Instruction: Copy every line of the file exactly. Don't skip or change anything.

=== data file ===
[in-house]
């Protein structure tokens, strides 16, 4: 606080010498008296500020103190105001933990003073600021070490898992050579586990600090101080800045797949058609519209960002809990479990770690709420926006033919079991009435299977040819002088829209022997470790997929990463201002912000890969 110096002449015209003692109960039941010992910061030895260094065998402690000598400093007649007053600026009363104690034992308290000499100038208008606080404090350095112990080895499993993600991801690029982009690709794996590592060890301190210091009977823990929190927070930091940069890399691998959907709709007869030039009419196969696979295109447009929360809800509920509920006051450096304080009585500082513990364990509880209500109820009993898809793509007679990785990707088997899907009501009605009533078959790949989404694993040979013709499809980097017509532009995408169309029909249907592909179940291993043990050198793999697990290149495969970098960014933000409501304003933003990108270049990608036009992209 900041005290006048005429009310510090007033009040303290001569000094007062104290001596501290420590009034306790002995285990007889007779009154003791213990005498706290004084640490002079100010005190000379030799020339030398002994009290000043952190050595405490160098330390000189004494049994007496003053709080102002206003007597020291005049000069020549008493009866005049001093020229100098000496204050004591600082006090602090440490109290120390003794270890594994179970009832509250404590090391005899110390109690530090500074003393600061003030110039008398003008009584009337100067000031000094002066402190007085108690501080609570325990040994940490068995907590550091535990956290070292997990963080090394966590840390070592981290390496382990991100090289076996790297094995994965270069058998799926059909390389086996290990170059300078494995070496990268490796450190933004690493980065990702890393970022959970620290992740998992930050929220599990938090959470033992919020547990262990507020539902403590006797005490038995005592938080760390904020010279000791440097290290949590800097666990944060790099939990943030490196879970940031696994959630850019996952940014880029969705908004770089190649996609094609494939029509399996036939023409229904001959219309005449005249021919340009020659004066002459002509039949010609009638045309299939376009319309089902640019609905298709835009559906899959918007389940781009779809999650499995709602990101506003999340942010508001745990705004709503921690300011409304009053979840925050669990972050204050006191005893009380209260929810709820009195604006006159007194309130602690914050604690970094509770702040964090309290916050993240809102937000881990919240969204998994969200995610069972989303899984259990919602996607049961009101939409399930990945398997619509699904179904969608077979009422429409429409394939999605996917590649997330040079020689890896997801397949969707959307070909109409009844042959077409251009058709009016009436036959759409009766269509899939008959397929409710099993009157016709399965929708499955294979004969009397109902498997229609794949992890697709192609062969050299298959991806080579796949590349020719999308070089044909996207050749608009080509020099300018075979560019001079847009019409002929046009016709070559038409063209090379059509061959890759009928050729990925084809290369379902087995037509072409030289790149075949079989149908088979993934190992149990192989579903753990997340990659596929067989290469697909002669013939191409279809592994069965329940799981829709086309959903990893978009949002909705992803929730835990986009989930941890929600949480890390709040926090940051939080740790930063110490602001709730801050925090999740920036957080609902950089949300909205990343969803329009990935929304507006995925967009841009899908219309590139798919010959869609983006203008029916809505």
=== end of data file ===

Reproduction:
[in-house]
């Protein structure tokens, strides 16, 4: 606080010498008296500020103190105001933990003073600021070490898992050579586990600090101080800045797949058609519209960002809990479990770690709420926006033919079991009435299977040819002088829209022997470790997929990463201002912000890969 110096002449015209003692109960039941010992910061030895260094065998402690000598400093007649007053600026009363104690034992308290000499100038208008606080404090350095112990080895499993993600991801690029982009690709794996590592060890301190210091009977823990929190927070930091940069890399691998959907709709007869030039009419196969696979295109447009929360809800509920509920006051450096304080009585500082513990364990509880209500109820009993898809793509007679990785990707088997899907009501009605009533078959790949989404694993040979013709499809980097017509532009995408169309029909249907592909179940291993043990050198793999697990290149495969970098960014933000409501304003933003990108270049990608036009992209 900041005290006048005429009310510090007033009040303290001569000094007062104290001596501290420590009034306790002995285990007889007779009154003791213990005498706290004084640490002079100010005190000379030799020339030398002994009290000043952190050595405490160098330390000189004494049994007496003053709080102002206003007597020291005049000069020549008493009866005049001093020229100098000496204050004591600082006090602090440490109290120390003794270890594994179970009832509250404590090391005899110390109690530090500074003393600061003030110039008398003008009584009337100067000031000094002066402190007085108690501080609570325990040994940490068995907590550091535990956290070292997990963080090394966590840390070592981290390496382990991100090289076996790297094995994965270069058998799926059909390389086996290990170059300078494995070496990268490796450190933004690493980065990702890393970022959970620290992740998992930050929220599990938090959470033992919020547990262990507020539902403590006797005490038995005592938080760390904020010279000791440097290290949590800097666990944060790099939990943030490196879970940031696994959630850019996952940014880029969705908004770089190649996609094609494939029509399996036939023409229904001959219309005449005249021919340009020659004066002459002509039949010609009638045309299939376009319309089902640019609905298709835009559906899959918007389940781009779809999650499995709602990101506003999340942010508001745990705004709503921690300011409304009053979840925050669990972050204050006191005893009380209260929810709820009195604006006159007194309130602690914050604690970094509770702040964090309290916050993240809102937000881990919240969204998994969200995610069972989303899984259990919602996607049961009101939409399930990945398997619509699904179904969608077979009422429409429409394939999605996917590649997330040079020689890896997801397949969707959307070909109409009844042959077409251009058709009016009436036959759409009766269509899939008959397929409710099993009157016709399965929708499955294979004969009397109902498997229609794949992890697709192609062969050299298959991806080579796949590349020719999308070089044909996207050749608009080509020099300018075979560019001079847009019409002929046009016709070559038409063209090379059509061959890759009928050729990925084809290369379902087995037509072409030289790149075949079989149908088979993934190992149990192989579903753990997340990659596929067989290469697909002669013939191409279809592994069965329940799981829709086309959903990893978009949002909705992803929730835990986009989930941890929600949480890390709040926090940051939080740790930063110490602001709730801050925090999740920036957080609902950089949300909205990343969803329009990935929304507006995925967009841009899908219309590139798919010959869609983006203008029916809505």